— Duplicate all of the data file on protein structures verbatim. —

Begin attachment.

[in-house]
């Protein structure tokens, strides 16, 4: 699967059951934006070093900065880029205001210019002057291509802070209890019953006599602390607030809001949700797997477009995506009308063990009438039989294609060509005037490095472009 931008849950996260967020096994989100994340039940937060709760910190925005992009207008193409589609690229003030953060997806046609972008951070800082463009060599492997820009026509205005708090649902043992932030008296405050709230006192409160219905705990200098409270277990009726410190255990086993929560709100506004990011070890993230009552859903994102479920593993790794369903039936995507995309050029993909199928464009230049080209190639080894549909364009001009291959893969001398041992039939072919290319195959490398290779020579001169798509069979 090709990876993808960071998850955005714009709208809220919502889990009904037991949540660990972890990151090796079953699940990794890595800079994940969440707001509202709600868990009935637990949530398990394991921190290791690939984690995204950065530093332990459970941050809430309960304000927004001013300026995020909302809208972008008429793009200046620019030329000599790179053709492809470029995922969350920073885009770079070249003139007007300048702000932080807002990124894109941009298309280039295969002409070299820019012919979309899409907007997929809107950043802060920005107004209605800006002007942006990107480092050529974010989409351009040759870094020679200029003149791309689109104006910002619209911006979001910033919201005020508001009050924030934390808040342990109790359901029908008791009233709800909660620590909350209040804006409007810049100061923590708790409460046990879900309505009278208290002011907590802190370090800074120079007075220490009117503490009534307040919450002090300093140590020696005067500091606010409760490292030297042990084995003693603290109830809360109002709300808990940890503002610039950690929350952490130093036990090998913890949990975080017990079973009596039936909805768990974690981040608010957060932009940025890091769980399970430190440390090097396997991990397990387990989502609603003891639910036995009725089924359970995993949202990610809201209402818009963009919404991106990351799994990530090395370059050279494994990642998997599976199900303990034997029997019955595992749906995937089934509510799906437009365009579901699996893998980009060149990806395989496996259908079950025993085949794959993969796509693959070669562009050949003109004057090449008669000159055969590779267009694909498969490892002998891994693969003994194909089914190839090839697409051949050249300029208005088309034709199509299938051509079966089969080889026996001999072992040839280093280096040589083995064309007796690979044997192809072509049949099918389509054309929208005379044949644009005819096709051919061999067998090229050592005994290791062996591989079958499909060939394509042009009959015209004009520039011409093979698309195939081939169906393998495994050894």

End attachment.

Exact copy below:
[in-house]
């Protein structure tokens, strides 16, 4: 699967059951934006070093900065880029205001210019002057291509802070209890019953006599602390607030809001949700797997477009995506009308063990009438039989294609060509005037490095472009 931008849950996260967020096994989100994340039940937060709760910190925005992009207008193409589609690229003030953060997806046609972008951070800082463009060599492997820009026509205005708090649902043992932030008296405050709230006192409160219905705990200098409270277990009726410190255990086993929560709100506004990011070890993230009552859903994102479920593993790794369903039936995507995309050029993909199928464009230049080209190639080894549909364009001009291959893969001398041992039939072919290319195959490398290779020579001169798509069979 090709990876993808960071998850955005714009709208809220919502889990009904037991949540660990972890990151090796079953699940990794890595800079994940969440707001509202709600868990009935637990949530398990394991921190290791690939984690995204950065530093332990459970941050809430309960304000927004001013300026995020909302809208972008008429793009200046620019030329000599790179053709492809470029995922969350920073885009770079070249003139007007300048702000932080807002990124894109941009298309280039295969002409070299820019012919979309899409907007997929809107950043802060920005107004209605800006002007942006990107480092050529974010989409351009040759870094020679200029003149791309689109104006910002619209911006979001910033919201005020508001009050924030934390808040342990109790359901029908008791009233709800909660620590909350209040804006409007810049100061923590708790409460046990879900309505009278208290002011907590802190370090800074120079007075220490009117503490009534307040919450002090300093140590020696005067500091606010409760490292030297042990084995003693603290109830809360109002709300808990940890503002610039950690929350952490130093036990090998913890949990975080017990079973009596039936909805768990974690981040608010957060932009940025890091769980399970430190440390090097396997991990397990387990989502609603003891639910036995009725089924359970995993949202990610809201209402818009963009919404991106990351799994990530090395370059050279494994990642998997599976199900303990034997029997019955595992749906995937089934509510799906437009365009579901699996893998980009060149990806395989496996259908079950025993085949794959993969796509693959070669562009050949003109004057090449008669000159055969590779267009694909498969490892002998891994693969003994194909089914190839090839697409051949050249300029208005088309034709199509299938051509079966089969080889026996001999072992040839280093280096040589083995064309007796690979044997192809072509049949099918389509054309929208005379044949644009005819096709051919061999067998090229050592005994290791062996591989079958499909060939394509042009009959015209004009520039011409093979698309195939081939169906393998495994050894």